My first cousin, Eileen Keegan Rice, 57, died in the World Trade Center. She worked for Marsh McLennan and lived in Brooklyn. The following is the eulogy I delivered at the memorial Mass at St. Anselm’s Church in Brooklyn on Oct. 6, 2001.
The president, the pope, prime ministers, kings, queens and politicians spoke words of comfort and solace after the terrorists’ attack of Sept. 11 on the World Trade Center. Indeed, we needed to hear their words. When they were done, I was left with many questions but one, almost childlike question for the terrorists, “Why do you hate us?”
Some of you lived among us for years but you did not know us. Perhaps you sat next to my cousin Eileen on a subway car traveling from Brooklyn to Manhattan. She was a stunning woman, always well dressed and fastidious about her appearance.
If you had spoken to her, you might have learned that her mother, Cath Molloy, and my mother, Rose Molloy, left their native Scotland in the 1920s and immigrated to this great country. They adopted this land as their own, worked hard and became successful.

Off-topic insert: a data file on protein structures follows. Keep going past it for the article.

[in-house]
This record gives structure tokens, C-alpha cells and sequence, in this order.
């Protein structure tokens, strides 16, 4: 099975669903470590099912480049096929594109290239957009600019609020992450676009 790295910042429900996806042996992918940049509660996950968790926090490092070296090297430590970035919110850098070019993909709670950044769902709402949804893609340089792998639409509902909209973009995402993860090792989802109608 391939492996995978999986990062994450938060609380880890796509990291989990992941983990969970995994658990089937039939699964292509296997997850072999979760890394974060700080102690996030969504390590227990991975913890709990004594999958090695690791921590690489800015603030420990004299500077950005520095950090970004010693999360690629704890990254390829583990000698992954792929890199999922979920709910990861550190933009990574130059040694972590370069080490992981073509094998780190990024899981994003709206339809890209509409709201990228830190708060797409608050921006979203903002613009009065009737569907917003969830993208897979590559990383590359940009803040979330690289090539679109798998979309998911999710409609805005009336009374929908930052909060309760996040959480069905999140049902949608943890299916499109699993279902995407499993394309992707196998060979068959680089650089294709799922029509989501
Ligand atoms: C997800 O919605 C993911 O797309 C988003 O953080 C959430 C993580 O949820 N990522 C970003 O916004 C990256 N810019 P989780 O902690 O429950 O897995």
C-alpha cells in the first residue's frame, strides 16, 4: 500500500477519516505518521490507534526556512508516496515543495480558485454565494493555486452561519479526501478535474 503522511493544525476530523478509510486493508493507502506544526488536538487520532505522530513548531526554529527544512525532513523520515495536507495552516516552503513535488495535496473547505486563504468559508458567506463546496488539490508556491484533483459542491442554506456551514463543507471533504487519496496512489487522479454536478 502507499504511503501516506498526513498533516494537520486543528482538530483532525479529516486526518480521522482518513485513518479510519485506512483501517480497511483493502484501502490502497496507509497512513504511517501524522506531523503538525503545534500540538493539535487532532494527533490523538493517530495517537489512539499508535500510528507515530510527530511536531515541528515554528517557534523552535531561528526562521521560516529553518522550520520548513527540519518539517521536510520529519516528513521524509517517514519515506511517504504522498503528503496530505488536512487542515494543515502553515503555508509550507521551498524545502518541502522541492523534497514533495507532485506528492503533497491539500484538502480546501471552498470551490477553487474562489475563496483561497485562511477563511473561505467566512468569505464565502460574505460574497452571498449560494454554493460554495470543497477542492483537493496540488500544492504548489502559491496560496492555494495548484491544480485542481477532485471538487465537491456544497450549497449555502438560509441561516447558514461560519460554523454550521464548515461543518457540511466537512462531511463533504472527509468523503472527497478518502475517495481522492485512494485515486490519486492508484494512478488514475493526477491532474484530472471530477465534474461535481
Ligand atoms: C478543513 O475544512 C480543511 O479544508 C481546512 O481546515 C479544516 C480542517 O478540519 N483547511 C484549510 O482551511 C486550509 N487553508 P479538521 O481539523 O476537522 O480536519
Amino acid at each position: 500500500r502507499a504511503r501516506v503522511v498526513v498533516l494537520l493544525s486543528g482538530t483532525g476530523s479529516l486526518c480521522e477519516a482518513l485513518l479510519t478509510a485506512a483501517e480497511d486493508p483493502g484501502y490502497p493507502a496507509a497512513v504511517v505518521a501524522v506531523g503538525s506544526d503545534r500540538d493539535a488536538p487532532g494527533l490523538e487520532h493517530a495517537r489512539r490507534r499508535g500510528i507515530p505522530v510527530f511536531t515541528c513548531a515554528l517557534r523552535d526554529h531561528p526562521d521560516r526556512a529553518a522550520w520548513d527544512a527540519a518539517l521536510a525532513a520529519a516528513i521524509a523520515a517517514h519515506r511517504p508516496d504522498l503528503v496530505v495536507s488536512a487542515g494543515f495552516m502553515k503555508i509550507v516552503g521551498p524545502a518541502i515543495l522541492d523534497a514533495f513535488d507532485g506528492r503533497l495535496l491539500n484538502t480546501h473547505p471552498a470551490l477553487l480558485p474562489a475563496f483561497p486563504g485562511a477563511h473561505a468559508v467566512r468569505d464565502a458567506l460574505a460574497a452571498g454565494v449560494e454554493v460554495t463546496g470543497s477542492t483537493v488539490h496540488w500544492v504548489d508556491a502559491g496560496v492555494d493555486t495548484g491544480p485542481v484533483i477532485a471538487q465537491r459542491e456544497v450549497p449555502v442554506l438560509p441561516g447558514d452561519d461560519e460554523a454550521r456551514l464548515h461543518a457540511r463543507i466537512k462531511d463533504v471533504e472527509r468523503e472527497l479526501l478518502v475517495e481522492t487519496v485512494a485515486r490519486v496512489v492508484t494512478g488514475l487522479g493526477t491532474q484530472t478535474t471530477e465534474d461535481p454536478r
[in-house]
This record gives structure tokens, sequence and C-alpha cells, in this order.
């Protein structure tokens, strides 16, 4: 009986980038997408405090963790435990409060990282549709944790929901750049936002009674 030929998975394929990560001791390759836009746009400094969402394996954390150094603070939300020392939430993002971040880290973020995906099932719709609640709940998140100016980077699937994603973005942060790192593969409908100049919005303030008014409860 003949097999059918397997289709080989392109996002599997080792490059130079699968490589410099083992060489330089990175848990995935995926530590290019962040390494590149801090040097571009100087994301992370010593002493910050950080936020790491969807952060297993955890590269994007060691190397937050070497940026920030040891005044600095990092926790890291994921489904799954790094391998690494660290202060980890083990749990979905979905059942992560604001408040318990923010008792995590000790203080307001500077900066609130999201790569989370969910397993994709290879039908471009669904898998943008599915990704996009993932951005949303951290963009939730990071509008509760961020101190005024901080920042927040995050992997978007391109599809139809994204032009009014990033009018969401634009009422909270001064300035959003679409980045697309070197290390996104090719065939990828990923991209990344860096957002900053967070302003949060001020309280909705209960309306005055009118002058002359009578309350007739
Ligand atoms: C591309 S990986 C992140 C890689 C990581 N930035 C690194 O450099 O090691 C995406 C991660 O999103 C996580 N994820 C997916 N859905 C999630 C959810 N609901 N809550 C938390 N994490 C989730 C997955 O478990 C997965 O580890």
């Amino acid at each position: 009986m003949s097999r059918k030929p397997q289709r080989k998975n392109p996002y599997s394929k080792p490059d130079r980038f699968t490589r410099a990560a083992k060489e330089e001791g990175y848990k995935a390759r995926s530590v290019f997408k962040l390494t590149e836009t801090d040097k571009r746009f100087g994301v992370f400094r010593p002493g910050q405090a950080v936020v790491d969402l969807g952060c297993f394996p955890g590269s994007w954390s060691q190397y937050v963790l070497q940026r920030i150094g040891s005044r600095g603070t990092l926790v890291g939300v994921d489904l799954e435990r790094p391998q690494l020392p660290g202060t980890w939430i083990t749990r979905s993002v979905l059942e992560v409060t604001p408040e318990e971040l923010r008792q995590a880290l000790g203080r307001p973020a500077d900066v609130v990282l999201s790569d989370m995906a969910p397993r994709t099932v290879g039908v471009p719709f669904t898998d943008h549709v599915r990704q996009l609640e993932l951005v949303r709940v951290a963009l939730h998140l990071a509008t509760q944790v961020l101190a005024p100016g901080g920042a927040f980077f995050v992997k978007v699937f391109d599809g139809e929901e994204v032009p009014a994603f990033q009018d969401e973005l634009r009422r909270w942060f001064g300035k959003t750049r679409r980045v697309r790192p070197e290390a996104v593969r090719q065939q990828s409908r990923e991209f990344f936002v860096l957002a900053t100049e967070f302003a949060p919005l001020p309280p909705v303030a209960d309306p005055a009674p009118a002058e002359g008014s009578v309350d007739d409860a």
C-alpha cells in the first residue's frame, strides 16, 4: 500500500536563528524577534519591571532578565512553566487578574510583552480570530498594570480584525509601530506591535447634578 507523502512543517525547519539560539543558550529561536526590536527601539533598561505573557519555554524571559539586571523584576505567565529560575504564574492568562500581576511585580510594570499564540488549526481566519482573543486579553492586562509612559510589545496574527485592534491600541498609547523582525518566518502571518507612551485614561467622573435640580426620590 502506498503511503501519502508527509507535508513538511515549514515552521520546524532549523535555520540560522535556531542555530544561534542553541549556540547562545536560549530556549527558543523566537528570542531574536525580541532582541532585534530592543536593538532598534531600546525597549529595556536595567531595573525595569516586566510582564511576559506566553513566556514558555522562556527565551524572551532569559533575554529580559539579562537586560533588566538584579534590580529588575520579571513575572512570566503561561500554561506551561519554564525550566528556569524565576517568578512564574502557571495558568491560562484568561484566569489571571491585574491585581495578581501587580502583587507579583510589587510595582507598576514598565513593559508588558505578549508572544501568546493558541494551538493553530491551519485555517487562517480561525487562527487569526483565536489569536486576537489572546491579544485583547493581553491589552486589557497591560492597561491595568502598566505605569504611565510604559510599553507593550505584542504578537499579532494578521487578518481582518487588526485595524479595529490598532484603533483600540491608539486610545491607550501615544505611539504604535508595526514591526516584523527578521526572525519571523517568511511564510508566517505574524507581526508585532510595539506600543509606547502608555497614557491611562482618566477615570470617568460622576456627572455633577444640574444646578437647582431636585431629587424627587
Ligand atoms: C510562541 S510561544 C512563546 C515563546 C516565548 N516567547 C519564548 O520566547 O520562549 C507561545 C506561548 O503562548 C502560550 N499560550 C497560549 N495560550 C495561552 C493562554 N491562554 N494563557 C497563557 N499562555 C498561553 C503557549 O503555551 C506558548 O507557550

You might also have learned that her father, Bill Keegan, came to the states as a young man and during World War II almost lost his life when his ship was torpedoed in the Pacific. Her brother, Francis, was awarded the Medal of Honor for saving the life of a fellow soldier during the Vietnam War. Patrick, her older brother, was halfway around the world in Tahiti when he learned of her death.
Why do you hate us? Eileen had two children, Brian and Leslie. Eileen and Brian would come often to upstate New York to attend the Scottish Games or spend a winter weekend sleigh riding or building snow forts. Leslie is pursuing a college degree. Now, they are without her guidance and support.
Why do you hate us? You lived among us, but you learned nothing about what a great, tolerant, loving people we are. On the weekends, did you see women, men and children going to their temples, churches or mosques to worship their God? Did you see others choosing instead to go to a ball game or have a family picnic?
In your travels through this beautiful land did you see waves break on the rocky coast of Maine, the sun set at Cape Cod or the brilliant fall colors in the Catskill Mountains? Did you see the wheat fields of Iowa, the Great Plains, the snow-capped Rocky Mountains or the sun set on San Francisco Bay? Why do you hate us?
As we gather today in the beautiful church to celebrate Eileen Keegan Rice’s life, please know this: We love this woman, mother, sister, relative and friend, and our love is stronger and deeper than your hate. In confidence we know that our love will overcome your hate.
-Margaret ‘Midge’ Launsbach, Scotia
More Remembrances: We remember; The Daily Gazette’s special Sept. 11 anniversary section